By Adam Eliyahu Berkowitz
“At that time they shall call Yerushalayim the throne of Hashem; and all the nations shall be gathered unto it, to the name of Hashem, to Yerushalayim; neither shall they walk any more after the stubbornness of their evil heart.” Jeremiah 3:17 (The Israel Bible™)
A 2,700-year-old papyrus that is the oldest known non-Biblical Hebrew reference to Jerusalem has been found, announced the Israel Antiquities Authority (IAA) on Wednesday. The papyrus, originally stolen by antiquities thieves, was put on display in Jerusalem on Wednesday, coinciding with the second UNESCO resolution attempting to deny Judaism’s connection to its most holy city – a connection this ancient artifact so graphically proves.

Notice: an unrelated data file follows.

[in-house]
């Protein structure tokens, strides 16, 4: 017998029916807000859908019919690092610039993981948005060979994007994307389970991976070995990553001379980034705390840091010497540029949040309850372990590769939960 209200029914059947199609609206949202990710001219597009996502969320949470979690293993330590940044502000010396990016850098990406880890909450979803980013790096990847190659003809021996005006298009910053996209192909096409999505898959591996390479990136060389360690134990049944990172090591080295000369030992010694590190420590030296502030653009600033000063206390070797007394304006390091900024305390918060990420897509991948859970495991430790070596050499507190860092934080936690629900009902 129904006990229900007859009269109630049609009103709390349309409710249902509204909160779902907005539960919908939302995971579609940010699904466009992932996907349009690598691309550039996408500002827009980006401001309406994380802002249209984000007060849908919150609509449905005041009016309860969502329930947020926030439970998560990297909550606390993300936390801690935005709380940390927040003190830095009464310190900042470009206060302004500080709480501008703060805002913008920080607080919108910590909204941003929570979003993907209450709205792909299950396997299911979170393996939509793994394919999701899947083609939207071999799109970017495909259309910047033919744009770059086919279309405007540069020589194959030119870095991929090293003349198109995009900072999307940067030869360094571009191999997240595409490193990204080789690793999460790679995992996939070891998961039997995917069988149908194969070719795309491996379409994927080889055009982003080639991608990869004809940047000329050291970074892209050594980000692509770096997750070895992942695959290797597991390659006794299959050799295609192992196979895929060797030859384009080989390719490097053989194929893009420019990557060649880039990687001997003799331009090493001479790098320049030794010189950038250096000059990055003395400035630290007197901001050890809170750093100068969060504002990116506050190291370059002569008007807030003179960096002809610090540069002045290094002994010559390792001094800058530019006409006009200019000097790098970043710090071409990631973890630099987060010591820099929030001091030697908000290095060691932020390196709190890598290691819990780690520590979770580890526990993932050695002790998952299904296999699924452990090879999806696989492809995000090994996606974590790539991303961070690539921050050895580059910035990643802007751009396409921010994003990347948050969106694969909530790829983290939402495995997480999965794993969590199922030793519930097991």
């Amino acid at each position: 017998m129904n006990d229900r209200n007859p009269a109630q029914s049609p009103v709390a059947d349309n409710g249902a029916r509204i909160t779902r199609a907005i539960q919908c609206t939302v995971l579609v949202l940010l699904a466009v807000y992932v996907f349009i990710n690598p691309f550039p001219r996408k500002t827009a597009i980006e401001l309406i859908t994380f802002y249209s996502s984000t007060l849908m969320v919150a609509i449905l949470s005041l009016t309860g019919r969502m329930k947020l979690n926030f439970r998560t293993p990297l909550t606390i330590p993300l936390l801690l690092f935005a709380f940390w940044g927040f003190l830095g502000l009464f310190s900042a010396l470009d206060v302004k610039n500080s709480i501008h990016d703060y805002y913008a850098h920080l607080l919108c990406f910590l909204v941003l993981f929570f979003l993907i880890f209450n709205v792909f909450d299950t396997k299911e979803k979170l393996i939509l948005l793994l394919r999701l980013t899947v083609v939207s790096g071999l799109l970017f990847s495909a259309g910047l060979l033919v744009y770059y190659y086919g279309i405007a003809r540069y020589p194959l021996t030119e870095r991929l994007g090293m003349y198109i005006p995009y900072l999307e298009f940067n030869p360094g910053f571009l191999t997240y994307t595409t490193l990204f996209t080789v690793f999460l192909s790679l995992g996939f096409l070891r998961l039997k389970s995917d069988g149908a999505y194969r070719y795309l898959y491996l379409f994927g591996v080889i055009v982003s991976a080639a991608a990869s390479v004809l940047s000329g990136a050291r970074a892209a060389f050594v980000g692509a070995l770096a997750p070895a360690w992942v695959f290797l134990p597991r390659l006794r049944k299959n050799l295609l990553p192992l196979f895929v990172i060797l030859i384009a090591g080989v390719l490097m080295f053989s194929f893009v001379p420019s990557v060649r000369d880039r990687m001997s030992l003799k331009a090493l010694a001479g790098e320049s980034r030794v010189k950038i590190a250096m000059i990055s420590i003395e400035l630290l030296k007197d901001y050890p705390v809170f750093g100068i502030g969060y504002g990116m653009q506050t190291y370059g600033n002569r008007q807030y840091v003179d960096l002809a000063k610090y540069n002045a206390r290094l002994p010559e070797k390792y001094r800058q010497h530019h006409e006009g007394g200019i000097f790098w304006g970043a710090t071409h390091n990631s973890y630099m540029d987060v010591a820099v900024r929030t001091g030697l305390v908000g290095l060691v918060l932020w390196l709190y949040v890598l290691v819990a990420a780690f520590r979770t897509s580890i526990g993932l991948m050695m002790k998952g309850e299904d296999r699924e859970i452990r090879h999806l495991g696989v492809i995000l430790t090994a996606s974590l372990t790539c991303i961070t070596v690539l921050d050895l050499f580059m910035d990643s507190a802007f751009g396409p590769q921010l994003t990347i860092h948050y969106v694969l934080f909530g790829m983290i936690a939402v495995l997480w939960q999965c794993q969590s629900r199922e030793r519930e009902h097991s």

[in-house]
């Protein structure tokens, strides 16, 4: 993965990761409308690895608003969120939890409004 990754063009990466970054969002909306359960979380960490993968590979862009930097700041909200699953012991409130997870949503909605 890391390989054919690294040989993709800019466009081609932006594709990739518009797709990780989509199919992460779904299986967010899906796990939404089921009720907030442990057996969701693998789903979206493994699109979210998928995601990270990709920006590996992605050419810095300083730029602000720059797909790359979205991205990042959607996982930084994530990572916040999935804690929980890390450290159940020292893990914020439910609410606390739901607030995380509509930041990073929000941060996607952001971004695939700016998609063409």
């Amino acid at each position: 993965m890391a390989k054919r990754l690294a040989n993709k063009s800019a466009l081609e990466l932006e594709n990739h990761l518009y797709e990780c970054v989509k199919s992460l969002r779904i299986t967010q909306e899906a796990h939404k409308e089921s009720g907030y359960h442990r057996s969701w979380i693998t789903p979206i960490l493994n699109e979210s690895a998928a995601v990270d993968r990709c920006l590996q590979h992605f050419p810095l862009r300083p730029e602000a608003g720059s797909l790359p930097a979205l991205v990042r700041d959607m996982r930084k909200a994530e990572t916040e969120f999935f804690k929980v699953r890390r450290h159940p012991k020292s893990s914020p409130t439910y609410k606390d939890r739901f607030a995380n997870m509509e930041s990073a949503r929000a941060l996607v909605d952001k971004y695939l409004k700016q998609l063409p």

The two lines of writing on the tiny scrap of papyrus (4.3 inches by 1 inch) are surprisingly clear: “From the king’s maidservant, from Naharta, jars of wine, to Jerusalem.”
The scroll was originally plundered from a cave in Nahal Hever in the Judean Desert near the Dead Sea by antiquities thieves. Professor Shmuel Ahituv of Ben-Gurion University studied the papyrus when it was first recovered. He spoke at the IAA press conference, noting that on the papyrus, the name of the city was spelled with a letter ‘yud’, as it is in modern Hebrew. Pronounced ‘Yerushalayim’, Ahituv noted that it is spelled this way only four times in the entire Bible.
Ahituv also noted that papyrus, made from the pith of the papyrus plant, was more expensive than the more common clay. The text specified a “female servant of the king” sending the wineskins to “Yerushalem”, suggesting the shipment was sent by a prominent woman to a person of high status in the capital.